AG: There’s the kick-off. Tomislav Kiš, last year, scorer of 51 goals and breaker of a every record in the Croatian books, nudges it to the very young, very talented winger, Admir Lotinac, who, at 16, if we’d like to remind everyone, dispatched Manchester United in the semifinal with a very well taken goal in his professional début.

MT: God that was a match…

AG: Here’s Pero Bašić, we haven’t even gotten to the third minute yet, but the star is rushing up the left wing. He’s not going to be caught by the defense, we don’t think, and there he goes.

MT: Ball nudged right through the defenders legs, and he catches it on the other side. That’s quite the play!


MT: What an excellent team goal, Hajduk have Pero Bašić who demonstrates why Real Madrid have been waiting for years to get a sniff, and jinks past Corchia, who Bendiš coaches for France, before playing the ball right through Holger Badstuber’s legs, only to sacrifice the opportunity for himself and pass the ball to the barely open winger, Lotinac.

--- a few minutes pass… if you think I’m writing commentary for the whole bloody game, you’ve got another thing coming ---

AG: And it’s a routine pass up the middle, Antonio Milić has dispossessed Marco Verratti - who lunges… oh, that’ll be a yellow, but referee plays the advantage - and shunted it up for Teo Pešić, who starts his run up the middle. Hajduk have been in the lead for almost 10 minutes now; we’ll remind you, they need another goal to go through.

MT: What is Pešić doing?

AG: I… I don’t really know. Teo Pešić is now running up the middle, straight at one of the most airtight defenses in the world. Guillame Vincent and Holger Badstuber are almost never beaten… not twice at least. But he’s going for it. He’s got no help, and, OH MY WORD, WHAT IS THAT?!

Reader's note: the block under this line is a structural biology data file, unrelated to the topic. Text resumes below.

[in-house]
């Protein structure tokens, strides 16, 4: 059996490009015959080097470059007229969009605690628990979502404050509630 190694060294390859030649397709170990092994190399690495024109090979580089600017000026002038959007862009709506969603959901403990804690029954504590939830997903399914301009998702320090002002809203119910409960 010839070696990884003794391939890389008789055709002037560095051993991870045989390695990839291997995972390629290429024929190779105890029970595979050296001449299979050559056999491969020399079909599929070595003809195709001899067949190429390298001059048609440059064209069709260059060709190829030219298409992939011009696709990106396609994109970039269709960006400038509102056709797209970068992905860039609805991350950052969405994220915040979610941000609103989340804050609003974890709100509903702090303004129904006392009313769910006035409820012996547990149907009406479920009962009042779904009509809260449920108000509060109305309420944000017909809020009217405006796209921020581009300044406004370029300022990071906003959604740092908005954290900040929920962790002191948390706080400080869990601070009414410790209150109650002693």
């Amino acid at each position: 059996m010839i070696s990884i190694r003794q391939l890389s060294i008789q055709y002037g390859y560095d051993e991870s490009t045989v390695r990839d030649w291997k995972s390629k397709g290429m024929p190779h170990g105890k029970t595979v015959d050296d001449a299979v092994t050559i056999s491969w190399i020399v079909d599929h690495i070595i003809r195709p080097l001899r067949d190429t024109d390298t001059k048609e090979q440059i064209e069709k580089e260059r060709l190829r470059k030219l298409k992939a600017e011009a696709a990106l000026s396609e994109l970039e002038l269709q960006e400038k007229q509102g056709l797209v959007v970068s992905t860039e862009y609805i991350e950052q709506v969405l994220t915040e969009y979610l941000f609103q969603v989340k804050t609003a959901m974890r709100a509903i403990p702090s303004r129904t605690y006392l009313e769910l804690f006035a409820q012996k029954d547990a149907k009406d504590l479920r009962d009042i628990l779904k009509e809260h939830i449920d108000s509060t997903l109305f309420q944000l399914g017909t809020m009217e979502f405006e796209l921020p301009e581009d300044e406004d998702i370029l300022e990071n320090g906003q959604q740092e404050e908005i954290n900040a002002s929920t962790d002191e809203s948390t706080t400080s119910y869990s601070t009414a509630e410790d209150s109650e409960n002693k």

MT: Oh!


MT: And Marco Verratti’s been shown a second yellow card right after, CITY ARE DOWN TO TEN MEN, THEY’VE LOST IT. IT’S TAKEN TEN MINUTES AND THEY’VE LOST IT.

AG: Yes, Martin is right, Marco Verratti’s just been shown a second yellow card for arguing with the referee… God only knows for what, but this is truly incredible. Dare I say it, we’re 15 minutes into the second game, and Manchester City are out.

Hajduk progresses to semifinal against Paris Saint Germain
Brilliant update, brilliant goal, and brilliant result to knock out City!
'Accidentally' became popular xP Love it! Great result btw!
tbendis's avatar Group tbendis
9 yearsEdited
The Croatia squad was unhappy with him.

A bottle of scotch sat on his desk, half empty, and only bought that weekend. Officially, he was the manager. There was to be no word of his cousin’s appointment as “assistant coach” until later in the year... so, until then, he was there to be the head coach. To be the inspiration.

And he was a nobody.